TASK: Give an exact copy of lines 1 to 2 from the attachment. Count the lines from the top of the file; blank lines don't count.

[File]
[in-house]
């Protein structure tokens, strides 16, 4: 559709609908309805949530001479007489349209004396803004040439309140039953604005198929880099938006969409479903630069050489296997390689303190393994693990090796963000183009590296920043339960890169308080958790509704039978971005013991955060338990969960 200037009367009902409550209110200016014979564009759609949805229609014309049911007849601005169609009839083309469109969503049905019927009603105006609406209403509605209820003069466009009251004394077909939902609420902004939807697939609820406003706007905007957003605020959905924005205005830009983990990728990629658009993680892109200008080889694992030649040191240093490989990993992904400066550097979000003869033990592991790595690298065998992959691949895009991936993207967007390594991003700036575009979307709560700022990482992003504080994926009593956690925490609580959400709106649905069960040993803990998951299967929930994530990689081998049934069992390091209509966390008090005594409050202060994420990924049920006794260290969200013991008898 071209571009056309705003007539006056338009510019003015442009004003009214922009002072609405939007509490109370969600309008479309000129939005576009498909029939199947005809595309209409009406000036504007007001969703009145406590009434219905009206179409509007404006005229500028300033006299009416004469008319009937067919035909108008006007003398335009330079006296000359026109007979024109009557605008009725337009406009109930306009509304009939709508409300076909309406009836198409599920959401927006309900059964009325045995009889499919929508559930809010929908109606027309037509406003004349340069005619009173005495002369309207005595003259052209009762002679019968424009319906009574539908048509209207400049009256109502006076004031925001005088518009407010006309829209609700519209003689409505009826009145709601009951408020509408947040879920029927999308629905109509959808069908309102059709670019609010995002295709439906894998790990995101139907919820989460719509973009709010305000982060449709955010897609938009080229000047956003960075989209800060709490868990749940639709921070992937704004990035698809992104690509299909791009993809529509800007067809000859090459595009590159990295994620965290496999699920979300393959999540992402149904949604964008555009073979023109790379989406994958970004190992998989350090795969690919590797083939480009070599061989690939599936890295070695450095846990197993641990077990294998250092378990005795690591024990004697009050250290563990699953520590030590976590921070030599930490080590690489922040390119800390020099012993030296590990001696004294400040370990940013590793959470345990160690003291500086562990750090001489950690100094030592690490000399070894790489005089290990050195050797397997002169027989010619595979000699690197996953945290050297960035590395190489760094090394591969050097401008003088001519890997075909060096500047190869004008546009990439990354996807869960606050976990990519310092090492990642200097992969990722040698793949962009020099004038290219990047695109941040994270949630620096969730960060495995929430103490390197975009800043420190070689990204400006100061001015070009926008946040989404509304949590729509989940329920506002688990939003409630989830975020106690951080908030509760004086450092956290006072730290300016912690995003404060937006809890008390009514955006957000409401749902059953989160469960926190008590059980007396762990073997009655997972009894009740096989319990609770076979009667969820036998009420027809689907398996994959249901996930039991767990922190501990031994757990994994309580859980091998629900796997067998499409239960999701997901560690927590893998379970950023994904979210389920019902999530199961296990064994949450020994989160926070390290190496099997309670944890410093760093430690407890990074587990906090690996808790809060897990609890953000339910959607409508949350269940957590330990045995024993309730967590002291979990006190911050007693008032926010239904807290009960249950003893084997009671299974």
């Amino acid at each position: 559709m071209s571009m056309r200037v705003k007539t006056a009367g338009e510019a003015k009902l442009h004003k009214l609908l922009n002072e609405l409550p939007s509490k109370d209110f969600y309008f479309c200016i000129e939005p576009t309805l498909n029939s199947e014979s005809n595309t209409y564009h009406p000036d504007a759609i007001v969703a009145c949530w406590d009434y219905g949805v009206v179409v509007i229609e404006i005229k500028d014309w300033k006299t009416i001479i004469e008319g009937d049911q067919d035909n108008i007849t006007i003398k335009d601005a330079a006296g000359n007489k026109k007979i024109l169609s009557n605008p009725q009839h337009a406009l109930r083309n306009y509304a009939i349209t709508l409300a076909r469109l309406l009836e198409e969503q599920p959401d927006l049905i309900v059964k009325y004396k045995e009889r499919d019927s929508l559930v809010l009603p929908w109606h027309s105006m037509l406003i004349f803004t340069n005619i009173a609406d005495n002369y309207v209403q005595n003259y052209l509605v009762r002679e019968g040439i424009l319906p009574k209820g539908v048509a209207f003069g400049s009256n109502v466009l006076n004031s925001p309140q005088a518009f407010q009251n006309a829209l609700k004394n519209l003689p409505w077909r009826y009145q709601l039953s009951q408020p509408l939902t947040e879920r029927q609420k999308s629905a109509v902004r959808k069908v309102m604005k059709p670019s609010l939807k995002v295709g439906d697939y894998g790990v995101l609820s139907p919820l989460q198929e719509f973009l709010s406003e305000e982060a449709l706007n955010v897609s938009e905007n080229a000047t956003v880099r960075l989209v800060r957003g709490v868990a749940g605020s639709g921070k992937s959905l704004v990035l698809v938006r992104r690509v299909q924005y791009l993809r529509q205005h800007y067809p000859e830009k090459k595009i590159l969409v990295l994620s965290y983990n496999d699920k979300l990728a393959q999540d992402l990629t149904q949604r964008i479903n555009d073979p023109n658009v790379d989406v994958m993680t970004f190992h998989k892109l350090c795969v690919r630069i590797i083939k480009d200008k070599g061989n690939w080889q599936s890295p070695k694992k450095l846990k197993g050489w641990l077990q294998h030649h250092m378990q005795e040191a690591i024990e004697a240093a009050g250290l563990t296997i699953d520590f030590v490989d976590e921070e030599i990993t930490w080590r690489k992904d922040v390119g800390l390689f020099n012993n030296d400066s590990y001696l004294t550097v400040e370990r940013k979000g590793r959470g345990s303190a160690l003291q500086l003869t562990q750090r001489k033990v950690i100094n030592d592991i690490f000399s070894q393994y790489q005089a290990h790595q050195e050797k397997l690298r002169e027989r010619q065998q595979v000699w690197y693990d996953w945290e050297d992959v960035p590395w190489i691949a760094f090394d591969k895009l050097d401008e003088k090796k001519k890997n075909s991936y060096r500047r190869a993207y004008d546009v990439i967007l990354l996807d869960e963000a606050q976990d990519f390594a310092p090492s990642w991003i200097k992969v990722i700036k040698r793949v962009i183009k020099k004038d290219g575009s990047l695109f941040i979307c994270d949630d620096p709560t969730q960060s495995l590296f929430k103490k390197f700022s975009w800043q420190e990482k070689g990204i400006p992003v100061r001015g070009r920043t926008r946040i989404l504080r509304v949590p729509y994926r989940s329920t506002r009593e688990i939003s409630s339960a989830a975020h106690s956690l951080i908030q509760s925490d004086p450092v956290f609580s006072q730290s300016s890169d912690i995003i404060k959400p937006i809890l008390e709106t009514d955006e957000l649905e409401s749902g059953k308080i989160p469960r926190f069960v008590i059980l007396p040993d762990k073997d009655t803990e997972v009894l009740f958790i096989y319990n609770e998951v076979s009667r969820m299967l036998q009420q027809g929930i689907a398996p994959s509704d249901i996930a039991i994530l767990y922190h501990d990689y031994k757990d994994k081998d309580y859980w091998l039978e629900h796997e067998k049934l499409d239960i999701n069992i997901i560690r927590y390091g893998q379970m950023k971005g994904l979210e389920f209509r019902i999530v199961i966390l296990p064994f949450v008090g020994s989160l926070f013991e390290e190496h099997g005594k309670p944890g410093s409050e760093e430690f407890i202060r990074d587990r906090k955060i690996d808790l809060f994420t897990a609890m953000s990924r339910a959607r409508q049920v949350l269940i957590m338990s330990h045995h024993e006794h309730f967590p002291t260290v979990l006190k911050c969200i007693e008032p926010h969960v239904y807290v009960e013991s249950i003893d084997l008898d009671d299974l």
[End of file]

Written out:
[in-house]
């Protein structure tokens, strides 16, 4: 559709609908309805949530001479007489349209004396803004040439309140039953604005198929880099938006969409479903630069050489296997390689303190393994693990090796963000183009590296920043339960890169308080958790509704039978971005013991955060338990969960 200037009367009902409550209110200016014979564009759609949805229609014309049911007849601005169609009839083309469109969503049905019927009603105006609406209403509605209820003069466009009251004394077909939902609420902004939807697939609820406003706007905007957003605020959905924005205005830009983990990728990629658009993680892109200008080889694992030649040191240093490989990993992904400066550097979000003869033990592991790595690298065998992959691949895009991936993207967007390594991003700036575009979307709560700022990482992003504080994926009593956690925490609580959400709106649905069960040993803990998951299967929930994530990689081998049934069992390091209509966390008090005594409050202060994420990924049920006794260290969200013991008898 071209571009056309705003007539006056338009510019003015442009004003009214922009002072609405939007509490109370969600309008479309000129939005576009498909029939199947005809595309209409009406000036504007007001969703009145406590009434219905009206179409509007404006005229500028300033006299009416004469008319009937067919035909108008006007003398335009330079006296000359026109007979024109009557605008009725337009406009109930306009509304009939709508409300076909309406009836198409599920959401927006309900059964009325045995009889499919929508559930809010929908109606027309037509406003004349340069005619009173005495002369309207005595003259052209009762002679019968424009319906009574539908048509209207400049009256109502006076004031925001005088518009407010006309829209609700519209003689409505009826009145709601009951408020509408947040879920029927999308629905109509959808069908309102059709670019609010995002295709439906894998790990995101139907919820989460719509973009709010305000982060449709955010897609938009080229000047956003960075989209800060709490868990749940639709921070992937704004990035698809992104690509299909791009993809529509800007067809000859090459595009590159990295994620965290496999699920979300393959999540992402149904949604964008555009073979023109790379989406994958970004190992998989350090795969690919590797083939480009070599061989690939599936890295070695450095846990197993641990077990294998250092378990005795690591024990004697009050250290563990699953520590030590976590921070030599930490080590690489922040390119800390020099012993030296590990001696004294400040370990940013590793959470345990160690003291500086562990750090001489950690100094030592690490000399070894790489005089290990050195050797397997002169027989010619595979000699690197996953945290050297960035590395190489760094090394591969050097401008003088001519890997075909060096500047190869004008546009990439990354996807869960606050976990990519310092090492990642200097992969990722040698793949962009020099004038290219990047695109941040994270949630620096969730960060495995929430103490390197975009800043420190070689990204400006100061001015070009926008946040989404509304949590729509989940329920506002688990939003409630989830975020106690951080908030509760004086450092956290006072730290300016912690995003404060937006809890008390009514955006957000409401749902059953989160469960926190008590059980007396762990073997009655997972009894009740096989319990609770076979009667969820036998009420027809689907398996994959249901996930039991767990922190501990031994757990994994309580859980091998629900796997067998499409239960999701997901560690927590893998379970950023994904979210389920019902999530199961296990064994949450020994989160926070390290190496099997309670944890410093760093430690407890990074587990906090690996808790809060897990609890953000339910959607409508949350269940957590330990045995024993309730967590002291979990006190911050007693008032926010239904807290009960249950003893084997009671299974």